So I’m a little conflicted about this. On the one hand, I think they were mocking the anti-vax movement. But they never really made it clear that the anti-vax movement is full of shit (to use language from the show) The problem with just including it without a debunking or major ridicule, is they add to the zeitgeist or popular culture another voice (even a crude one) that vaccines are linked with autism. It’s not very reasusring to believe, but little anecdotes like this in pop culture seem to have a powerful effect on people.  It just becomes one more “source” people remember when they think of vaccines and autism. It’s not like they cite South Park as a reliable source of information but it enters the memory as just another “hit” for the scientifically implausible connection between vaccines and autism.

3 Responses to “Saturday Stub: Anti-Vaccination in South Park”

  1. Anderw said

    Been to Finland much, you literal-minded piece of trash?

    The Finnish government and major insurance companies announced Wednesday they will pay for lifetime medical care for children diagnosed with narcolepsy after receiving the swine flu vaccine.
    “The compensation will provide much-needed financial assistance for the families, although it cannot take away the emotional distress caused by this condition,” Social Services and Health Minister Paula Risikko said in a statement.
    Finnish and international researchers recently found a conclusive link between the Pandemrix swine flu vaccine and new cases of narcolepsy, a chronic nervous system disorder which causes people to often uncontrollably fall asleep.
    The Finnish Pharmaceutical Insurance Pool (LVP), which represents insurance companies, said Wednesday it would honour all insurance claims in this category.
    LVP said it would review each claim individually to calculate the scope of the payout.
    The Finnish government meanwhile agreed to cover any medical costs exceeding the insurance claims.
    In Finland, 79 children between the ages of four and 19 developed narcolepsy after receiving the Pandemrix vaccine in 2009 and 2010.
    Of these cases, an unusually high number, 76, also suffered from bouts of cataplexy, suffering hallucinations or paralysing physical collapses, according to Finnish research.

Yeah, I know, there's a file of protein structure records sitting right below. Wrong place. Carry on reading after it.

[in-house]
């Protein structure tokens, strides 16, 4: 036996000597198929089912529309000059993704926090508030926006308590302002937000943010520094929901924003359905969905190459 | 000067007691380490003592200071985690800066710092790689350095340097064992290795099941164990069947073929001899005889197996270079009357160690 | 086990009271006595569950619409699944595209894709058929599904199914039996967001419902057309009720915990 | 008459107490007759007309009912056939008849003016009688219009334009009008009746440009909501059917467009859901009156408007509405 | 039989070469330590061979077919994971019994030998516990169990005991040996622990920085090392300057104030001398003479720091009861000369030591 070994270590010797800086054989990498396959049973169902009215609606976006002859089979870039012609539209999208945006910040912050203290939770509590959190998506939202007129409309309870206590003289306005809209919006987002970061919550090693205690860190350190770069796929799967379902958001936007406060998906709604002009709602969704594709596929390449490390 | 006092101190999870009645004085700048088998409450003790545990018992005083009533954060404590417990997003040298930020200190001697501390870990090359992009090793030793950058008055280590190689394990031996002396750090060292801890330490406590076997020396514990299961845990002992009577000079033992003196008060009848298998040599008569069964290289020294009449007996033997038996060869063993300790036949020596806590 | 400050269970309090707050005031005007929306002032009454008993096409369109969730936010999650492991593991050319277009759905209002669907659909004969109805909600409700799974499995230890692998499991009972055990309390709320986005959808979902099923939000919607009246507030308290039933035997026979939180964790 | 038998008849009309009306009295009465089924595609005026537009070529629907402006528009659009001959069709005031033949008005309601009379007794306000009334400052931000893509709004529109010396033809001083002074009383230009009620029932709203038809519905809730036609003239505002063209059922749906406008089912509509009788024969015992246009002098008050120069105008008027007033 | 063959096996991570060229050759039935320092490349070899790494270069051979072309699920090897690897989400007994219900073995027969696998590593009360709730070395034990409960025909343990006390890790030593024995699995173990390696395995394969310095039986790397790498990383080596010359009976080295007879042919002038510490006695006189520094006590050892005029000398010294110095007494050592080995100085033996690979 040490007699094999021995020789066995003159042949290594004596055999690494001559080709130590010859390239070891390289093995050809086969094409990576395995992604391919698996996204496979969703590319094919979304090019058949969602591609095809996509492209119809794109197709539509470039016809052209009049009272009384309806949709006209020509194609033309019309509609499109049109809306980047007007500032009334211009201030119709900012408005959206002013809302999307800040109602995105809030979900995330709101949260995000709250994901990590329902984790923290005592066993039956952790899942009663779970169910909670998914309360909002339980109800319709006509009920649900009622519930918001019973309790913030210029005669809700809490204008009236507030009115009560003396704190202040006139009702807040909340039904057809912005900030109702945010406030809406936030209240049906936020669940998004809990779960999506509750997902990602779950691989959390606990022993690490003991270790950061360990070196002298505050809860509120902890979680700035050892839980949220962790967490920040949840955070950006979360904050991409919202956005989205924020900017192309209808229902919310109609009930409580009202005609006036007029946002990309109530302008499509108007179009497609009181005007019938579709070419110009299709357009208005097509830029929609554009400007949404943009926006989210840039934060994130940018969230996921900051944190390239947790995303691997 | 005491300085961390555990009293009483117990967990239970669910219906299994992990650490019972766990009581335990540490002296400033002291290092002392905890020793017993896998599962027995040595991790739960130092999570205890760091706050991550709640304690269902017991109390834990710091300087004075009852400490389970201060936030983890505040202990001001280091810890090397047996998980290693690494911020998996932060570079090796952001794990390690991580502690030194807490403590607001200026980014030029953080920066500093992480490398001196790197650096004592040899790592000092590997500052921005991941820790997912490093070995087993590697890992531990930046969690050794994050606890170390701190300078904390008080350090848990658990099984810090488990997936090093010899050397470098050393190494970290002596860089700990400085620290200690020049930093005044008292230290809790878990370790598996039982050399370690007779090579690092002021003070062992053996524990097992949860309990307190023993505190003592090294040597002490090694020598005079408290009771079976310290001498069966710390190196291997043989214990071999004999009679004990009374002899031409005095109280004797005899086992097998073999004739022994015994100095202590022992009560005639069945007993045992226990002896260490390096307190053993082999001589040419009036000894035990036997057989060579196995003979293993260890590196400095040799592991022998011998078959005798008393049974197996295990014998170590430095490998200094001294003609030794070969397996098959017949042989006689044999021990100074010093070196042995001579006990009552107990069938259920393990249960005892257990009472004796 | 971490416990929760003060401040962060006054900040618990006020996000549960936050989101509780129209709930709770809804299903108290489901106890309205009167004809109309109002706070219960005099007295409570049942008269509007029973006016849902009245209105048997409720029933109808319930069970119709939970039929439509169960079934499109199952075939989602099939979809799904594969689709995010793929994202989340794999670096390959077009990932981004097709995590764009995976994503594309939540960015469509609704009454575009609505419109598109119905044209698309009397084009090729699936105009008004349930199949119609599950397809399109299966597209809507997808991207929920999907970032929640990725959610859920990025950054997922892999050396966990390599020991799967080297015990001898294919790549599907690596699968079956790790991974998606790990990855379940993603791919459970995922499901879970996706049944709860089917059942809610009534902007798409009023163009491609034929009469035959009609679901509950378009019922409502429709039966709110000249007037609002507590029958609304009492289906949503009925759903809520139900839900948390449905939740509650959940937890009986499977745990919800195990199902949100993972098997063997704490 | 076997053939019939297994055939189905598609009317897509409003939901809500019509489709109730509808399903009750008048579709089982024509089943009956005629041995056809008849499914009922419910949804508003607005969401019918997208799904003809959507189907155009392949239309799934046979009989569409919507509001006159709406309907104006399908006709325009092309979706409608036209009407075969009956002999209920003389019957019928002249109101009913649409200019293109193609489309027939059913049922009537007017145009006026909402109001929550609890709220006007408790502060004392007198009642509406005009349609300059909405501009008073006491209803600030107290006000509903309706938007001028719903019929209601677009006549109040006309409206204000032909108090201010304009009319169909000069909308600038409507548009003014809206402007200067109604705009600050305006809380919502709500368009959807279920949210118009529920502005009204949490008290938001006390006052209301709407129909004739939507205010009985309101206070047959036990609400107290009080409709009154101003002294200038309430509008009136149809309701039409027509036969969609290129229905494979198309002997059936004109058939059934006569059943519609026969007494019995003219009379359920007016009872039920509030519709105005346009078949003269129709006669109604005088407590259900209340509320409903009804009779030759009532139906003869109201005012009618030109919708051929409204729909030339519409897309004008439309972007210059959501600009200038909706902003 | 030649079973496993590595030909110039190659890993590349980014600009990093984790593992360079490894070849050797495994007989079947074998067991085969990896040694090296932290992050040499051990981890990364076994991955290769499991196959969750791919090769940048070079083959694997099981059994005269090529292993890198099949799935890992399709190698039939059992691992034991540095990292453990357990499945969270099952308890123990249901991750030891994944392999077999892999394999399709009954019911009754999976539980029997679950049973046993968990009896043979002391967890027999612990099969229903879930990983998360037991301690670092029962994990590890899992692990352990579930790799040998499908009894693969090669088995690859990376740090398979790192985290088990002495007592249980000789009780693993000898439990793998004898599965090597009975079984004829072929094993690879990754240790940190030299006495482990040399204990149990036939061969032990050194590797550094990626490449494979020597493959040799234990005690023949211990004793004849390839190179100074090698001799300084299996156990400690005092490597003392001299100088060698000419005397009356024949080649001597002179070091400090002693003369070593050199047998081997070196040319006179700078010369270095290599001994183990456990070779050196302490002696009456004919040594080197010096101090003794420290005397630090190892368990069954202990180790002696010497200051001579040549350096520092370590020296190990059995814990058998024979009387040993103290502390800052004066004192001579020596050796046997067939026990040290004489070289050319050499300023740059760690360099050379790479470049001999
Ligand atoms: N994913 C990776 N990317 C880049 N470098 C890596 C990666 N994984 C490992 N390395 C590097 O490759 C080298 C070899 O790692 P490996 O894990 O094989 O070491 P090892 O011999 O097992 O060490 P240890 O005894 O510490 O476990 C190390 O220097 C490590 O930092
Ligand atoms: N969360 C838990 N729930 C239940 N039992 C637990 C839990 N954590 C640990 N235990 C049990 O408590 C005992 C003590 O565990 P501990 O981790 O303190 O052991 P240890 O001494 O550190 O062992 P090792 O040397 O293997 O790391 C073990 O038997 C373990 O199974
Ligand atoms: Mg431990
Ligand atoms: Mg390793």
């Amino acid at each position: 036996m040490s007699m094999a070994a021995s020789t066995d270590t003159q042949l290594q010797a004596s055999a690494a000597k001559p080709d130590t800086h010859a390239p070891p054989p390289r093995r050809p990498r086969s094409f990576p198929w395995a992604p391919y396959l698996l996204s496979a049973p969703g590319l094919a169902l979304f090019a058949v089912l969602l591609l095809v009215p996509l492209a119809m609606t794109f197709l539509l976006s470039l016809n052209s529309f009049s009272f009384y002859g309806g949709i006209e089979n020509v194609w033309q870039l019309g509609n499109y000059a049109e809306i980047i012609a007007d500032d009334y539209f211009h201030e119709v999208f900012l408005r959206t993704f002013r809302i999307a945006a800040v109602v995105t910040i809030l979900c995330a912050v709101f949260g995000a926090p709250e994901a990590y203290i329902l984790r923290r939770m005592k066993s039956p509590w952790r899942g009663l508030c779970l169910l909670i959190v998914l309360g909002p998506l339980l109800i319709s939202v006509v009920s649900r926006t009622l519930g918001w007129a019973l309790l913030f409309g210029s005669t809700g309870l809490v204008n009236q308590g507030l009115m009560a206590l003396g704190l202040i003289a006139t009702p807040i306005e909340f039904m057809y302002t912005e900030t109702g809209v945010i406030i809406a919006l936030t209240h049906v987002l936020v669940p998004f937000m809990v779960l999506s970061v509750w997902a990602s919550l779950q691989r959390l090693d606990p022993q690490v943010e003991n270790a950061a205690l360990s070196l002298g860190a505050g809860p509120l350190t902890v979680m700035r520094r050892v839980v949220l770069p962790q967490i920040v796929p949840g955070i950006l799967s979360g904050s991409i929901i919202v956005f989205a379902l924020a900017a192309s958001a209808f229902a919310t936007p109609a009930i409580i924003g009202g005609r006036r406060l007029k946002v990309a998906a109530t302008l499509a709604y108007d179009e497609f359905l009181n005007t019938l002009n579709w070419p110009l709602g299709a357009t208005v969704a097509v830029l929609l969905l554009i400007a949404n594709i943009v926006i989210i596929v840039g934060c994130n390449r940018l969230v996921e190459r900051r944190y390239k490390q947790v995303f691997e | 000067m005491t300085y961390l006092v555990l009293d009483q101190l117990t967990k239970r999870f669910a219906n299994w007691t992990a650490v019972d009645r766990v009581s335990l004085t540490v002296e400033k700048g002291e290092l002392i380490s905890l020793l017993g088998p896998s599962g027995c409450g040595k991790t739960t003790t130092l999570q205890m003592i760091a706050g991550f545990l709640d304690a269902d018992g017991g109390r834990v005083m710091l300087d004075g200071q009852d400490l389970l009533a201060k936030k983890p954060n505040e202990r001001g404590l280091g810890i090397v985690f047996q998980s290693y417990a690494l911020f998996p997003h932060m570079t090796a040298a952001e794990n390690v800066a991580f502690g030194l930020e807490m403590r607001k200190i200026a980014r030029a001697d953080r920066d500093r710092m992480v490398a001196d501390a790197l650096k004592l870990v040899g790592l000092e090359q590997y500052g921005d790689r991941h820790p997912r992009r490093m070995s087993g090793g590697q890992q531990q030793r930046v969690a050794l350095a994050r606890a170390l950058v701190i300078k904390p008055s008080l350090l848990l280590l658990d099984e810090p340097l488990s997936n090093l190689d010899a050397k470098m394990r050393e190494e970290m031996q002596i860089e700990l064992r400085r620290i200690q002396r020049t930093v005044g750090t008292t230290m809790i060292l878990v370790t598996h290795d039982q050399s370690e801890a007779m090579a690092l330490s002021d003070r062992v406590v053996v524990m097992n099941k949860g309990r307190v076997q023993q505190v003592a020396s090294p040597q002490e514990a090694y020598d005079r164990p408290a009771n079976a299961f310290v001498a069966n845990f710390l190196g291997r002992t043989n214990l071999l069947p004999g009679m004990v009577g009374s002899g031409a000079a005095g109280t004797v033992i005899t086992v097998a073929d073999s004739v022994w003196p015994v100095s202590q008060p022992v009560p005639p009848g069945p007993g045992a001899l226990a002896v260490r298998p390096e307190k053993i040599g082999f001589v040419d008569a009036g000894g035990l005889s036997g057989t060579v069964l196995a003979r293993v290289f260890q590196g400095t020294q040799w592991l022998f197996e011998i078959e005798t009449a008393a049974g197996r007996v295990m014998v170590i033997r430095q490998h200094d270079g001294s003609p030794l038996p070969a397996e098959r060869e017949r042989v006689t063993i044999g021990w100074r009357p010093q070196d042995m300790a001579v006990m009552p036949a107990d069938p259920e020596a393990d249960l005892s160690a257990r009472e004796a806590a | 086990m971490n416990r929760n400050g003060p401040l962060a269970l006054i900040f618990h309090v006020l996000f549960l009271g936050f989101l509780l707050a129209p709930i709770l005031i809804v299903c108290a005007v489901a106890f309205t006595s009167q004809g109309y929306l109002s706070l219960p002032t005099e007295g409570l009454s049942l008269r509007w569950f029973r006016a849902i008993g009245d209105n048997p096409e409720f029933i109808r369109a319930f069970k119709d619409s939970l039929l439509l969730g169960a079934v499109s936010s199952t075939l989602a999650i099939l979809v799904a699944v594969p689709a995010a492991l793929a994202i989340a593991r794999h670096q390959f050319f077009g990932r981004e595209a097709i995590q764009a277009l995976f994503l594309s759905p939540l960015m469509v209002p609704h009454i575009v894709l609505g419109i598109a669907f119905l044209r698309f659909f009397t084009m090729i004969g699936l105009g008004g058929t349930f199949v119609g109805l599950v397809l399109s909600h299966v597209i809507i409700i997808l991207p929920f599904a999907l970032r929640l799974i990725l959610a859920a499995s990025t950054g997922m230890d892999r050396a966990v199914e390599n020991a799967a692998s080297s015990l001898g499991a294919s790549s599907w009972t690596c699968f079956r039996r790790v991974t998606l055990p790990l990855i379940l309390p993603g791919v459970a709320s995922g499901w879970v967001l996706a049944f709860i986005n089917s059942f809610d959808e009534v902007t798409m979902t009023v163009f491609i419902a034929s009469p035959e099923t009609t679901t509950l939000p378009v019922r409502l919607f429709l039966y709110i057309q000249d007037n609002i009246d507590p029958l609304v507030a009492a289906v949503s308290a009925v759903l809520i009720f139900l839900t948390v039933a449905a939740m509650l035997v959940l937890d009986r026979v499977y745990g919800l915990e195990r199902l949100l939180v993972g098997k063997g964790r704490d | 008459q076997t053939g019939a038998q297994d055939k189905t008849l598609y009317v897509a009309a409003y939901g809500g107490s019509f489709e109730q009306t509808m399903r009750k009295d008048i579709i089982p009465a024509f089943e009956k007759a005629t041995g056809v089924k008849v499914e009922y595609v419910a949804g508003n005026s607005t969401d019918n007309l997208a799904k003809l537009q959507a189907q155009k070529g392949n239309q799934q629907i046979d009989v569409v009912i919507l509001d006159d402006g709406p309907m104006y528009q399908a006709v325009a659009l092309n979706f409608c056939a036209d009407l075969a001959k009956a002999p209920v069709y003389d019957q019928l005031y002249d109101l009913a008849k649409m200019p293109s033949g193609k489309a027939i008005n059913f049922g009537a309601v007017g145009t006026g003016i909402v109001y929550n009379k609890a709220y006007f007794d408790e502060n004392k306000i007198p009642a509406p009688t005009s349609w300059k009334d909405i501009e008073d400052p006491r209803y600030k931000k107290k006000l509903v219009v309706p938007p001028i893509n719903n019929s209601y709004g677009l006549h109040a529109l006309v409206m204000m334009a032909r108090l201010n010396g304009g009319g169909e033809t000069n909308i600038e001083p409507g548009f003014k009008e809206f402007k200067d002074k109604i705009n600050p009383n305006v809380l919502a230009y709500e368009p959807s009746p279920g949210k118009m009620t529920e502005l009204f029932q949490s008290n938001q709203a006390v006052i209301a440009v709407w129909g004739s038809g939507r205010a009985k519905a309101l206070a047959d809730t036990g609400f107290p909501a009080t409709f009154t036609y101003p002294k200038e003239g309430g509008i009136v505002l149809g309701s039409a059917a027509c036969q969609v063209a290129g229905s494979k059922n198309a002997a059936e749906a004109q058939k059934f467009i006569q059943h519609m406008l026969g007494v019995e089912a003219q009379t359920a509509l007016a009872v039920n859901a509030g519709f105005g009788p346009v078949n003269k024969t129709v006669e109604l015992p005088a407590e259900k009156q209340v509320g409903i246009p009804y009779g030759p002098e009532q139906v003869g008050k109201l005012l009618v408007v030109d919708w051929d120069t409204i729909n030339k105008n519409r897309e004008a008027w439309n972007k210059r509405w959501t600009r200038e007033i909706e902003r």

• Ethan Clow said

      Normally I would delete a comment that opens with an Ad hominem attack.

      I don’t know of any move by the Finnish government to provide funds to children who were “injured” by vaccines. Feel free to provide some sources for that random claim. Otherwise you might want to look up ways to structure an argument without insulting people.

    • Yiorgos said

      This is still being studied. But here is an interesting wrinkle that may shed some light on what is going on (see http://en.wikipedia.org/wiki/Pandemrix). It might turn out that the virus is really the problem, not vaccines:

      “A new study by the Stanford University School of Medicine examined narcolepsy incidence in relation to upper airway infections and a H1N1 vaccine (not Pandemrix) in Chinese patients. Their principal conclusion was that an increased incidence of narcolepsy was seen following a wave of upper airway infections (such as H1N1 influenza). They found no correlation between vaccination and narcolepsy. According to the authors “The new finding of an association with infection, and not vaccination, is important as it suggests that limiting vaccination because of a fear of narcolepsy could actually increase overall risk.”[28] Since narcolepsy is now believed to be an autoimmune disease [29] the authors suspect that these upper airway infections trigger an immune response which leads ultimately to narcolepsy in susceptible individuals. Pandemrix contains two adjuvants designed to provoke a stronger immune response. These were not in the vaccine used in China.”